Mr Jones

We live in an era of fake news and big brother, our every move being captured somewhere and our leaders taking us for fools. So I was looking forward to seeing how history is simply repeating itself in this based-on-a-true story movie about a young journalist, Gareth Jones, who uncovers Russia’s great secret in 1933 but fails to get anyone to do anything about it.

We first meet him, flushed by his successful interview with Hitler, trying to persuade his boss British PM Lloyd George (Kenneth Cranham) to send him Russia to interview Stalin. Jones is convinced that Hitler is a great threat to the world as is Stalin, whose rhetoric and economic success he finds hard to fathom. Lloyd Jones and his coterie of ministers refuse to listen and he is soon out of a job. Posing as a journalist he manages to get to Russia determined to carry out his mission.

On arrival in Moscow he discovers the friend he was relying on to fix up the interview has been killed by some ‘bandits’ – improbably outside the Metropole hotel. He resorts to seeking the help of the sinister and sybaritic New York Times Bureau Chief Walter Duranty, louchely and deliciously played by Peter Sarsgaard, whose parties are notorious – poor Jones, a teetotaler and a bit of a prig (Edward Norton in specs and a jumper can look pretty geeky), is astonished to find himself in a room full of naked people – Duranty included, shooting up and passing out. It seems Moscow, like Isherwood’s Berlin, is a city where everything is for sale and there are willing buyers.

He is amazed and suspicious when a senior official offers to show him the Ukraine to see for himself the source of Russia’s gold. Jones has a double motive, it was his mother’s birthplace and he is determined to make a pilgrimage to the family home. Giving his minder the slip he leaps off the train into the vast wilderness of Russia’s breadbasket in mid-winter.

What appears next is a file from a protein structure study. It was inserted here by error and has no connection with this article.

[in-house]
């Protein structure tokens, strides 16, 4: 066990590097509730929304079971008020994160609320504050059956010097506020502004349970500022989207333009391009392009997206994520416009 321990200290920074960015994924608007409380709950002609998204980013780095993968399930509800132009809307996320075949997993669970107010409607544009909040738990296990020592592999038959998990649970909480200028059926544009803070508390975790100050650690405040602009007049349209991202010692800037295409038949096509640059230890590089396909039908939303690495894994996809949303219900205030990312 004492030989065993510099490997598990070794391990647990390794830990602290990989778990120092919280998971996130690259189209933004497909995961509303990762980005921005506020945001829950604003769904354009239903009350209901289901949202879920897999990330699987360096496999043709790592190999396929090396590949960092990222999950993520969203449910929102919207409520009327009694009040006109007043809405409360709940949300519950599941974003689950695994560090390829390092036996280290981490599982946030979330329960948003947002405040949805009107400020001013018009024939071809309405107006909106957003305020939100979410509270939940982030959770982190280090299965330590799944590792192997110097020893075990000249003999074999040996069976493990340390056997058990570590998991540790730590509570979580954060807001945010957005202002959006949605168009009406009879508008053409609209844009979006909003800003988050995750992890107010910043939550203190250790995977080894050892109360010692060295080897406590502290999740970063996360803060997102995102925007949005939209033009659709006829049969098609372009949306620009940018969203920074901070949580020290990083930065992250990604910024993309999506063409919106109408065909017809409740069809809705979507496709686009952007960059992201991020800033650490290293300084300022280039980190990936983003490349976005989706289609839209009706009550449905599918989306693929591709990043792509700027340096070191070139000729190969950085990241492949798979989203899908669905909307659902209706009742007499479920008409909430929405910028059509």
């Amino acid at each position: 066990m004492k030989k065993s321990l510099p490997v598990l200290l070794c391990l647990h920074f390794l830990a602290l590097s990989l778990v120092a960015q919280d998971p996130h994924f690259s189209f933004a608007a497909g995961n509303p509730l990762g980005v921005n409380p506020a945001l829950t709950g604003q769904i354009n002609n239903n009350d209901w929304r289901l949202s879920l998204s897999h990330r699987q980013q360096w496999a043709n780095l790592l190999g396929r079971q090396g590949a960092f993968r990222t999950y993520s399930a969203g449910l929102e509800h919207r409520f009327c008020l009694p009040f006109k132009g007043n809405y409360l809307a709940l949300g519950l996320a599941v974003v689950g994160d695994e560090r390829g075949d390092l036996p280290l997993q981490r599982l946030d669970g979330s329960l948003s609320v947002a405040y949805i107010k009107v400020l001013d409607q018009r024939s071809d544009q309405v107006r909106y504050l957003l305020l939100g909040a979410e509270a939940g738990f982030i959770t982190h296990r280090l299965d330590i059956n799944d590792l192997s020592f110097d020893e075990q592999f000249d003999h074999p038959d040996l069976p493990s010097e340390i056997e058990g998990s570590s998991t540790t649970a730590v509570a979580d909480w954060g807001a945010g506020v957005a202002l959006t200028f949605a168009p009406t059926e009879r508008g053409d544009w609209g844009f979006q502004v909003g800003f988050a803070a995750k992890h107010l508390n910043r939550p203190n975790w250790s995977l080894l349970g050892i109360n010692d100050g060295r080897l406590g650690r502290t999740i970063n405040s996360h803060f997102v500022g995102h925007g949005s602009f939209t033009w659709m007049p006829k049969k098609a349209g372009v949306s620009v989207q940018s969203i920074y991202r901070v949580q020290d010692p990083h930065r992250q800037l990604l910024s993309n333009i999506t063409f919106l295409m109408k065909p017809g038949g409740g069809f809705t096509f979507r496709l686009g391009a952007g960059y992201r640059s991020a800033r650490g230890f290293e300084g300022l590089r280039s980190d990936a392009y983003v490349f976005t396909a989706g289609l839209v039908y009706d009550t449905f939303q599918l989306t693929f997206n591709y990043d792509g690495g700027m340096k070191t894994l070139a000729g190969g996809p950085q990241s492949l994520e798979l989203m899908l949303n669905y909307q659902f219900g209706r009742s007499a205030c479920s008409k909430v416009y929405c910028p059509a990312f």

The film is slow-paced throughout, but here it becomes grey and monochromatic as the extent of the truth is slowly revealed. Casually peeling an apple in a train, Jones is horrified when two kids fight over his carelessly discarded skin. When a coat is worth a loaf of bread things are seriously wrong. 

His shocking discoveries, beautifully filmed, documentary style, of frozen bodies, starving feral children, frightened wolves and nothing to eat save bark and worse, reconfirm his desire to reveal the truth about the ‘success’ of Stalin’s programme of collectivisation. We know now that several millions of people died in this genocide – starved by the state ruthlessly robbing the grain and leaving the peasants to their fate. But in the 1930s no one was willing to listen, as it risked catapulting the western powers into a war with Russia, just when Germany was beginning to rattle its machine guns.

Jones was a friend of George Orwell (here rather well represented by Joseph Mawle), and his findings inspired Animal Farm. Director Agnieszka Holland uses the well-known quotes to good effect during the film, to punctuate its rather over-long and monotonous tone; there is drama but it all feels a bit flat, probably because Jones himself is not charismatic, being rather worthy and humourless. Even his almost romance with the New York Times journalist, Ada Brooks, the sultry Vanessa Kirby, feels dull and unrequited. As in the rest of the film there is no spark.

It’s a shame really, because it is a cracking story and as relevant today as it was in the thirties. We are faced with equally odious despotic leaders – from both north, west, east and south – who have no compunction about lying to suit their own agendas, and we have learned nothing. Plus ca change.

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